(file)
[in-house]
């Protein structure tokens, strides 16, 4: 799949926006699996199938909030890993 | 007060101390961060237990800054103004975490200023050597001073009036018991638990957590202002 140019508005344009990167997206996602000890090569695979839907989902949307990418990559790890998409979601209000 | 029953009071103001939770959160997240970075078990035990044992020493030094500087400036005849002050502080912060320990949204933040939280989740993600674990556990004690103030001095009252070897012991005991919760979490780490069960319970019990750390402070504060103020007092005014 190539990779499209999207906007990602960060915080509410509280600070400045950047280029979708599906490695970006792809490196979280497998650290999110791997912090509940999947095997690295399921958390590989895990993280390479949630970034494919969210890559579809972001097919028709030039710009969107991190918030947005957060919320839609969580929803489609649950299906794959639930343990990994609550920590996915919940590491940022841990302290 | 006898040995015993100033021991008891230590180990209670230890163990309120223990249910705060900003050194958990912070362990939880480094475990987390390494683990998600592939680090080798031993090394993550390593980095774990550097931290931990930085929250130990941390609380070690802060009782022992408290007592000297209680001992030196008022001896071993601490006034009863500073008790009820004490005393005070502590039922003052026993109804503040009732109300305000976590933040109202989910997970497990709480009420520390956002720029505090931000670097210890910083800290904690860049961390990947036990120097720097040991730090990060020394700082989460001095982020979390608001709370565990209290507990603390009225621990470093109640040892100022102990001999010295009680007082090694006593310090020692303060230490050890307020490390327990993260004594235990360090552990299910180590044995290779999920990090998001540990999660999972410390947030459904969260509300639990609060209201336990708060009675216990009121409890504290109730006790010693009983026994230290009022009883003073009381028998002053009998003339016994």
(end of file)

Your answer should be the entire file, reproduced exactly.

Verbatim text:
[in-house]
């Protein structure tokens, strides 16, 4: 799949926006699996199938909030890993 | 007060101390961060237990800054103004975490200023050597001073009036018991638990957590202002 140019508005344009990167997206996602000890090569695979839907989902949307990418990559790890998409979601209000 | 029953009071103001939770959160997240970075078990035990044992020493030094500087400036005849002050502080912060320990949204933040939280989740993600674990556990004690103030001095009252070897012991005991919760979490780490069960319970019990750390402070504060103020007092005014 190539990779499209999207906007990602960060915080509410509280600070400045950047280029979708599906490695970006792809490196979280497998650290999110791997912090509940999947095997690295399921958390590989895990993280390479949630970034494919969210890559579809972001097919028709030039710009969107991190918030947005957060919320839609969580929803489609649950299906794959639930343990990994609550920590996915919940590491940022841990302290 | 006898040995015993100033021991008891230590180990209670230890163990309120223990249910705060900003050194958990912070362990939880480094475990987390390494683990998600592939680090080798031993090394993550390593980095774990550097931290931990930085929250130990941390609380070690802060009782022992408290007592000297209680001992030196008022001896071993601490006034009863500073008790009820004490005393005070502590039922003052026993109804503040009732109300305000976590933040109202989910997970497990709480009420520390956002720029505090931000670097210890910083800290904690860049961390990947036990120097720097040991730090990060020394700082989460001095982020979390608001709370565990209290507990603390009225621990470093109640040892100022102990001999010295009680007082090694006593310090020692303060230490050890307020490390327990993260004594235990360090552990299910180590044995290779999920990090998001540990999660999972410390947030459904969260509300639990609060209201336990708060009675216990009121409890504290109730006790010693009983026994230290009022009883003073009381028998002053009998003339016994």